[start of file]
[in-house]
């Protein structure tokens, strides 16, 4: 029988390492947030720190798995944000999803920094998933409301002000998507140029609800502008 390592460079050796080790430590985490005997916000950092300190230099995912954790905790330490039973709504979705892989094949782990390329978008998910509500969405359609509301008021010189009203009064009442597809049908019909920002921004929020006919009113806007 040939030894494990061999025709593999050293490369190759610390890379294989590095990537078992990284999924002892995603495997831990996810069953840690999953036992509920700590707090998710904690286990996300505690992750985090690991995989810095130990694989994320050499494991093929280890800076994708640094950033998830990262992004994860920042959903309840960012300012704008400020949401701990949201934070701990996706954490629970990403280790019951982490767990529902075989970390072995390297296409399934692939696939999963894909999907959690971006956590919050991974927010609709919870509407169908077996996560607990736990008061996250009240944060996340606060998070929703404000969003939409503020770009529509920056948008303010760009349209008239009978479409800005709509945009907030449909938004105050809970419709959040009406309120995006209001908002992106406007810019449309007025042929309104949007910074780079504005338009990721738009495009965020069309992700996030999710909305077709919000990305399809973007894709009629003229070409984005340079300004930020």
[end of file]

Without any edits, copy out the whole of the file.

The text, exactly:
[in-house]
């Protein structure tokens, strides 16, 4: 029988390492947030720190798995944000999803920094998933409301002000998507140029609800502008 390592460079050796080790430590985490005997916000950092300190230099995912954790905790330490039973709504979705892989094949782990390329978008998910509500969405359609509301008021010189009203009064009442597809049908019909920002921004929020006919009113806007 040939030894494990061999025709593999050293490369190759610390890379294989590095990537078992990284999924002892995603495997831990996810069953840690999953036992509920700590707090998710904690286990996300505690992750985090690991995989810095130990694989994320050499494991093929280890800076994708640094950033998830990262992004994860920042959903309840960012300012704008400020949401701990949201934070701990996706954490629970990403280790019951982490767990529902075989970390072995390297296409399934692939696939999963894909999907959690971006956590919050991974927010609709919870509407169908077996996560607990736990008061996250009240944060996340606060998070929703404000969003939409503020770009529509920056948008303010760009349209008239009978479409800005709509945009907030449909938004105050809970419709959040009406309120995006209001908002992106406007810019449309007025042929309104949007910074780079504005338009990721738009495009965020069309992700996030999710909305077709919000990305399809973007894709009629003229070409984005340079300004930020």